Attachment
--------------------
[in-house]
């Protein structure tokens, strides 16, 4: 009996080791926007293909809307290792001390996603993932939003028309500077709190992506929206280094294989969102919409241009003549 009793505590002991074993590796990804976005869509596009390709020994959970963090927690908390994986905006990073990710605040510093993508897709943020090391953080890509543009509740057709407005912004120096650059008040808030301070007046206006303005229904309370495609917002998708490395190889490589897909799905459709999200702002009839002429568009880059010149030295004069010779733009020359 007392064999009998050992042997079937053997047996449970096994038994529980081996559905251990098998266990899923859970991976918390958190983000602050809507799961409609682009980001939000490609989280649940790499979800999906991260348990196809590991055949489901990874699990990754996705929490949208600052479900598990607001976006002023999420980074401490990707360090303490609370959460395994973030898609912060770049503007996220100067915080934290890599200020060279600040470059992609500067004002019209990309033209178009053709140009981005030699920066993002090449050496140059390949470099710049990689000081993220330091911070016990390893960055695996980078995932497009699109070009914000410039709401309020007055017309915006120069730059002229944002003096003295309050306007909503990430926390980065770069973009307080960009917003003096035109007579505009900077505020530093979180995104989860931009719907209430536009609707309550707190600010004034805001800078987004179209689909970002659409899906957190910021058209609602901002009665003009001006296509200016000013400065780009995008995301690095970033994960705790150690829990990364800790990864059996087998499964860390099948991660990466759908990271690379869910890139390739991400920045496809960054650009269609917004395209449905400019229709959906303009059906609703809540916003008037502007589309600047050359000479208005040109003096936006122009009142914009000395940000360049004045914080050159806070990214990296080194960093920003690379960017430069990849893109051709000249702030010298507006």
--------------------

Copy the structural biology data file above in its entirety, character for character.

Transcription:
[in-house]
């Protein structure tokens, strides 16, 4: 009996080791926007293909809307290792001390996603993932939003028309500077709190992506929206280094294989969102919409241009003549 009793505590002991074993590796990804976005869509596009390709020994959970963090927690908390994986905006990073990710605040510093993508897709943020090391953080890509543009509740057709407005912004120096650059008040808030301070007046206006303005229904309370495609917002998708490395190889490589897909799905459709999200702002009839002429568009880059010149030295004069010779733009020359 007392064999009998050992042997079937053997047996449970096994038994529980081996559905251990098998266990899923859970991976918390958190983000602050809507799961409609682009980001939000490609989280649940790499979800999906991260348990196809590991055949489901990874699990990754996705929490949208600052479900598990607001976006002023999420980074401490990707360090303490609370959460395994973030898609912060770049503007996220100067915080934290890599200020060279600040470059992609500067004002019209990309033209178009053709140009981005030699920066993002090449050496140059390949470099710049990689000081993220330091911070016990390893960055695996980078995932497009699109070009914000410039709401309020007055017309915006120069730059002229944002003096003295309050306007909503990430926390980065770069973009307080960009917003003096035109007579505009900077505020530093979180995104989860931009719907209430536009609707309550707190600010004034805001800078987004179209689909970002659409899906957190910021058209609602901002009665003009001006296509200016000013400065780009995008995301690095970033994960705790150690829990990364800790990864059996087998499964860390099948991660990466759908990271690379869910890139390739991400920045496809960054650009269609917004395209449905400019229709959906303009059906609703809540916003008037502007589309600047050359000479208005040109003096936006122009009142914009000395940000360049004045914080050159806070990214990296080194960093920003690379960017430069990849893109051709000249702030010298507006």